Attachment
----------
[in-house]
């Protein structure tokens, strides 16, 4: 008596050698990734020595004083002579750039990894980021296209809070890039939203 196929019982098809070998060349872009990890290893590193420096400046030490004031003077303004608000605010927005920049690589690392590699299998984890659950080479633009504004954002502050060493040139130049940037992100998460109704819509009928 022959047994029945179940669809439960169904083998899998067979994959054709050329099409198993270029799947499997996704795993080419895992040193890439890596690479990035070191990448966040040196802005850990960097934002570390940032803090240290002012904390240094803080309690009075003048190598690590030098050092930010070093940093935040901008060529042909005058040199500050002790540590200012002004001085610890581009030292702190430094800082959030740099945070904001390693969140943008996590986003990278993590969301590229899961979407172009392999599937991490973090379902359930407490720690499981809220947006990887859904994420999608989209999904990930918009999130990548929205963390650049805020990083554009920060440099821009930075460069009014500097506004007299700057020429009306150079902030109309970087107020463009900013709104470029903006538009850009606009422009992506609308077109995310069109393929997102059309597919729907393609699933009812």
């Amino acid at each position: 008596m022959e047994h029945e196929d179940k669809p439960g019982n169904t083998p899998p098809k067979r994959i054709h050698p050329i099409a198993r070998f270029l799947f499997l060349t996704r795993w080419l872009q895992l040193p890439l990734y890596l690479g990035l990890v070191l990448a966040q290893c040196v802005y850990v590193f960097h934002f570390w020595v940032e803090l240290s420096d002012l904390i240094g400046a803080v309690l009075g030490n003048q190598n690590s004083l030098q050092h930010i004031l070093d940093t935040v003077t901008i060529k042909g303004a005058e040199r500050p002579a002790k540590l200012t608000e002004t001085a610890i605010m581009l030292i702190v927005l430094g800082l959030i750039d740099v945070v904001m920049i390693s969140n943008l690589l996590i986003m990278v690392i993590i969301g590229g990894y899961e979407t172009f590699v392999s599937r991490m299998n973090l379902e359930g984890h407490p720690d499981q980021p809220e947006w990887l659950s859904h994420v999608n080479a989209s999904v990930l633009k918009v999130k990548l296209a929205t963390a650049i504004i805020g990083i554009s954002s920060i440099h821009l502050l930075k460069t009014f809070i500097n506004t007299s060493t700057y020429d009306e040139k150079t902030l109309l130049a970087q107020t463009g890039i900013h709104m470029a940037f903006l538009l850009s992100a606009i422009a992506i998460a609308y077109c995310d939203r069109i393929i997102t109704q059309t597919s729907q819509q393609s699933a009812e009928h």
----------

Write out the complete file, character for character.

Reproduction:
[in-house]
């Protein structure tokens, strides 16, 4: 008596050698990734020595004083002579750039990894980021296209809070890039939203 196929019982098809070998060349872009990890290893590193420096400046030490004031003077303004608000605010927005920049690589690392590699299998984890659950080479633009504004954002502050060493040139130049940037992100998460109704819509009928 022959047994029945179940669809439960169904083998899998067979994959054709050329099409198993270029799947499997996704795993080419895992040193890439890596690479990035070191990448966040040196802005850990960097934002570390940032803090240290002012904390240094803080309690009075003048190598690590030098050092930010070093940093935040901008060529042909005058040199500050002790540590200012002004001085610890581009030292702190430094800082959030740099945070904001390693969140943008996590986003990278993590969301590229899961979407172009392999599937991490973090379902359930407490720690499981809220947006990887859904994420999608989209999904990930918009999130990548929205963390650049805020990083554009920060440099821009930075460069009014500097506004007299700057020429009306150079902030109309970087107020463009900013709104470029903006538009850009606009422009992506609308077109995310069109393929997102059309597919729907393609699933009812």
């Amino acid at each position: 008596m022959e047994h029945e196929d179940k669809p439960g019982n169904t083998p899998p098809k067979r994959i054709h050698p050329i099409a198993r070998f270029l799947f499997l060349t996704r795993w080419l872009q895992l040193p890439l990734y890596l690479g990035l990890v070191l990448a966040q290893c040196v802005y850990v590193f960097h934002f570390w020595v940032e803090l240290s420096d002012l904390i240094g400046a803080v309690l009075g030490n003048q190598n690590s004083l030098q050092h930010i004031l070093d940093t935040v003077t901008i060529k042909g303004a005058e040199r500050p002579a002790k540590l200012t608000e002004t001085a610890i605010m581009l030292i702190v927005l430094g800082l959030i750039d740099v945070v904001m920049i390693s969140n943008l690589l996590i986003m990278v690392i993590i969301g590229g990894y899961e979407t172009f590699v392999s599937r991490m299998n973090l379902e359930g984890h407490p720690d499981q980021p809220e947006w990887l659950s859904h994420v999608n080479a989209s999904v990930l633009k918009v999130k990548l296209a929205t963390a650049i504004i805020g990083i554009s954002s920060i440099h821009l502050l930075k460069t009014f809070i500097n506004t007299s060493t700057y020429d009306e040139k150079t902030l109309l130049a970087q107020t463009g890039i900013h709104m470029a940037f903006l538009l850009s992100a606009i422009a992506i998460a609308y077109c995310d939203r069109i393929i997102t109704q059309t597919s729907q819509q393609s699933a009812e009928h």